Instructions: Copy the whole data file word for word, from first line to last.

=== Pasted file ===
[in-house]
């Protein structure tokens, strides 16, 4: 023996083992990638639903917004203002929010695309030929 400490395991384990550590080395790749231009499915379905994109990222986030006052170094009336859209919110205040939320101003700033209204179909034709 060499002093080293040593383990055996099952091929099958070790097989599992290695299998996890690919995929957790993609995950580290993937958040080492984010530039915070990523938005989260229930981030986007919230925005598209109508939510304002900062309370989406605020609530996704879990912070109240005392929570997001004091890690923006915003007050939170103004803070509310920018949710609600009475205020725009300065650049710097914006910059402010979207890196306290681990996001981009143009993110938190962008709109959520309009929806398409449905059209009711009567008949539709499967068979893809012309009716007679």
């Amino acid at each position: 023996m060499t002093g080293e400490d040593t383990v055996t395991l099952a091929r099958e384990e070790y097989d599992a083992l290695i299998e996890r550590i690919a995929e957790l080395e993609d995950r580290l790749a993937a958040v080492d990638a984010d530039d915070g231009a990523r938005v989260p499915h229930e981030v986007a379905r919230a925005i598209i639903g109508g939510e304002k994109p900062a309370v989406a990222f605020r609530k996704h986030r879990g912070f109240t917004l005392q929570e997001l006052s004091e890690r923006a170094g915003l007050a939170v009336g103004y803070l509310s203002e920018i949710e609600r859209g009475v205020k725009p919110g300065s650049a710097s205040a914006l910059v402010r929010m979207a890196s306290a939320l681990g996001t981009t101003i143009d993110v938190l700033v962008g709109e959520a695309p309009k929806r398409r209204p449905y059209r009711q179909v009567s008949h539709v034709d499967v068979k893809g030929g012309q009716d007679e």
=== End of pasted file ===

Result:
[in-house]
């Protein structure tokens, strides 16, 4: 023996083992990638639903917004203002929010695309030929 400490395991384990550590080395790749231009499915379905994109990222986030006052170094009336859209919110205040939320101003700033209204179909034709 060499002093080293040593383990055996099952091929099958070790097989599992290695299998996890690919995929957790993609995950580290993937958040080492984010530039915070990523938005989260229930981030986007919230925005598209109508939510304002900062309370989406605020609530996704879990912070109240005392929570997001004091890690923006915003007050939170103004803070509310920018949710609600009475205020725009300065650049710097914006910059402010979207890196306290681990996001981009143009993110938190962008709109959520309009929806398409449905059209009711009567008949539709499967068979893809012309009716007679």
């Amino acid at each position: 023996m060499t002093g080293e400490d040593t383990v055996t395991l099952a091929r099958e384990e070790y097989d599992a083992l290695i299998e996890r550590i690919a995929e957790l080395e993609d995950r580290l790749a993937a958040v080492d990638a984010d530039d915070g231009a990523r938005v989260p499915h229930e981030v986007a379905r919230a925005i598209i639903g109508g939510e304002k994109p900062a309370v989406a990222f605020r609530k996704h986030r879990g912070f109240t917004l005392q929570e997001l006052s004091e890690r923006a170094g915003l007050a939170v009336g103004y803070l509310s203002e920018i949710e609600r859209g009475v205020k725009p919110g300065s650049a710097s205040a914006l910059v402010r929010m979207a890196s306290a939320l681990g996001t981009t101003i143009d993110v938190l700033v962008g709109e959520a695309p309009k929806r398409r209204p449905y059209r009711q179909v009567s008949h539709v034709d499967v068979k893809g030929g012309q009716d007679e």